Ever since it was announced in the spring of 2007 (as I recall), I've been anticipating the film adaptation of Revolutionary Road with a mix of curiosity and dread. It's no secret I've been kind of mixed about the output of the obviously gifted director Sam Mendes. One of my first acts as film critic for Premiere magazine was to ridiculously over-rate American Beauty. The showy Road To Perdition did have its moments (including a spectacular turn from the then-unknown Daniel Craig—one of Mendes' signal strengths is that he knows from good acting, and good actors), but Jarhead was a complete whiff. Largely because, as it turns out, the material itself—the movie's based on a facile Army memoir—was no great shakes. But Mendes' snotty "the Americans don't get me" comments after the picture deservedly tanked stuck in my craw. Still, you can't judge an artist by his interviews, Lou Reed excepted.
Haythe's screenplay is a pretty deft compression of Yates' story, in which Frank and April Wheeler, upon concluding that their Connecticut suburban existence—Frank commutes to Manhattan every day to a soul-crushing corporate communications job, while April, a once would-be actress, tends the two kids at home—is a massive fail, hatch a scheme to move to Paris, where Frank can realize his potential while April brings home the bacon with some cushy (and likely chimerical) embassy-type job. The plan puts a temporary halt to the couple's increasingly heated back-biting as they amaze their friends and neighbors—nattering real-estate agent Mrs. Givings, nice-but-square neighbors Shep and Millie Campbell, Frank's dyspeptic alkie co-worker Jack—with their daring noncomformity. Soon enough actual life intrudes, in the form of unexpected pregnancy, Frank's unexpected (and deeply ironical) success at work, and the disturbing reality checks delivered by Mrs. Givings' mentally disturbed son John.
This is great stuff for actors, and the cast makes the most of it. Leonardo DiCaprio, as Frank, is a roiling knot of resentments who, among other things, hews to Nabokov's observation about adultery being the most conventional way of being unconventional. That is, when he's not lashing out over April's constant failure to appreciate how great he is to her. Kate Winslet's April toggles between irrational exuberance and coiled hatred, up until a transformation at the very end that's as terrifying and sad as HAL's meltdown at the end of 2001: A Space Odyssey. Sounds like a weird analogy, but wait until you've seen it. David Harbour and Kathryn Hahn give some interesting contours to the "normal" Shep and Millie, Dylan Baker does his usual yeoman work as Jack. Michael Shannon's intensity as the disturbed John Givings skates on very thin ice; one over-modulated line reading or gesture and he could fall straight into caricature, but he never does. Only Kathy Bates' Mrs. Givings roams into American Beauty-style broadness—but truth to tell, the character is in fact just as broad in the novel, and provides the book (and the film) with a mordant but not exactly subtle punchline.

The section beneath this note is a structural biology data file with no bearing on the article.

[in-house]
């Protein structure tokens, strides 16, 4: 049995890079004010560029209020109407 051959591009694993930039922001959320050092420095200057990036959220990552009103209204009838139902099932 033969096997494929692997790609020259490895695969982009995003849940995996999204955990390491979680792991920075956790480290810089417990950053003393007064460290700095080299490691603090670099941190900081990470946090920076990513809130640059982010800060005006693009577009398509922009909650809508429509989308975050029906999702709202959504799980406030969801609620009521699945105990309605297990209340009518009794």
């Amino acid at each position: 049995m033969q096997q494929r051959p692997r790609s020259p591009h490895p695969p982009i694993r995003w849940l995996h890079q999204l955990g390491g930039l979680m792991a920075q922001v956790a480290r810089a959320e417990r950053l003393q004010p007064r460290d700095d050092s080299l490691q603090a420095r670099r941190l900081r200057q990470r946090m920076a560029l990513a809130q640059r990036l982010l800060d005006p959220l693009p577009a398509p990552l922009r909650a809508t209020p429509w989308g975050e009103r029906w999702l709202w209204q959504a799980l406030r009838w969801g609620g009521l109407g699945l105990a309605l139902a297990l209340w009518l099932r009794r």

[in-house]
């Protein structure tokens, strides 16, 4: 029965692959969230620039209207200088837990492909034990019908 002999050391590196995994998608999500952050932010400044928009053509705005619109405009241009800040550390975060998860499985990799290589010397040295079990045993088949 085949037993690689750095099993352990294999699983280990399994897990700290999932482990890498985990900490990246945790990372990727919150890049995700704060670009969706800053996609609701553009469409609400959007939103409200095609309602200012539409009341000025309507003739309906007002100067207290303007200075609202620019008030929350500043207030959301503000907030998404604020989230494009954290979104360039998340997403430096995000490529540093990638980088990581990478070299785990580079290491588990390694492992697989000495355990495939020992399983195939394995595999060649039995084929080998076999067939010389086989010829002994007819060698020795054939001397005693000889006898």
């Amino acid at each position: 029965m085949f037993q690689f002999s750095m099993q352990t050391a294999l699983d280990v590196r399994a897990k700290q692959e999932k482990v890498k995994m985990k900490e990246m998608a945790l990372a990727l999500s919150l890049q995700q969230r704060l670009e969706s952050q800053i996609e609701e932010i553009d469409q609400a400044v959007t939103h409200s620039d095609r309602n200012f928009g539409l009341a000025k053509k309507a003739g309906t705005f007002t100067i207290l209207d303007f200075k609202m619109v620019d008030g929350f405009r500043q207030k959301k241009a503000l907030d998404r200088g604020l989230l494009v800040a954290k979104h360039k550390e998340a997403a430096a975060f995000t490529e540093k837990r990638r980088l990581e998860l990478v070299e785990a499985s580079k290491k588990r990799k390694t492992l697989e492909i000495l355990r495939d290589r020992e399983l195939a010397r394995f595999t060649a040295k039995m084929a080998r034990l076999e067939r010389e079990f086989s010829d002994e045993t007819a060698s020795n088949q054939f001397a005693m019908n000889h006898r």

I allude to Frank's adultery above; the object of his cocksmanship is a character named Maureen Grube; given that name and such, it should come as no surprise that the novel does not portray this young secretary particularly sympathetically. Yates had a misogynist streak, to be sure, which he transcended with his best characterizations. Grube isn't one of them. The young actress Zoe Kazan, who plays her in the film, noted in a recent New York Times interview that the character in the book is "a figure of ridicule" and determined not to play her that way. Her brief turn as Maureen is rather moving, conveying the character's wide-eyed, almost bovine admiration for Frank but never making her a bimbo.
As for Mendes, he lets the material and the actors do much of the work for him. He doesn't altogether eschew cinematic flourish, though. Working with ace cinematographer Roger Deakins, he tends to favor long takes here, but rather than aspiring to the fluidity of Ophuls/Preminger/Kubrick, he does his own thing with them—having a non-Steadicam-ed handheld keep up with Frank's impotent, enraged pacing around the house, or holding one character in focus with the background blurred, then shifting the focus to the other character for the remainder of the shot. It all works well, save for one overly pretty shot near the very end, by which time I was inclined to let him have his way.
I hear there's lots of, whaddya call it, Oscar buzz on this thing, and sentimental appeal on account of the Kate and Leonardo thing, and all. Which is all very sweet. That aside, this is a pretty uncompromised, and uncompromisingly bleak picture (although Mendes does let in a glimmer of hope at the end that's not in the novel and might not even be spotted right away by a lot of the novel's fans)—one that I hope finds an audience.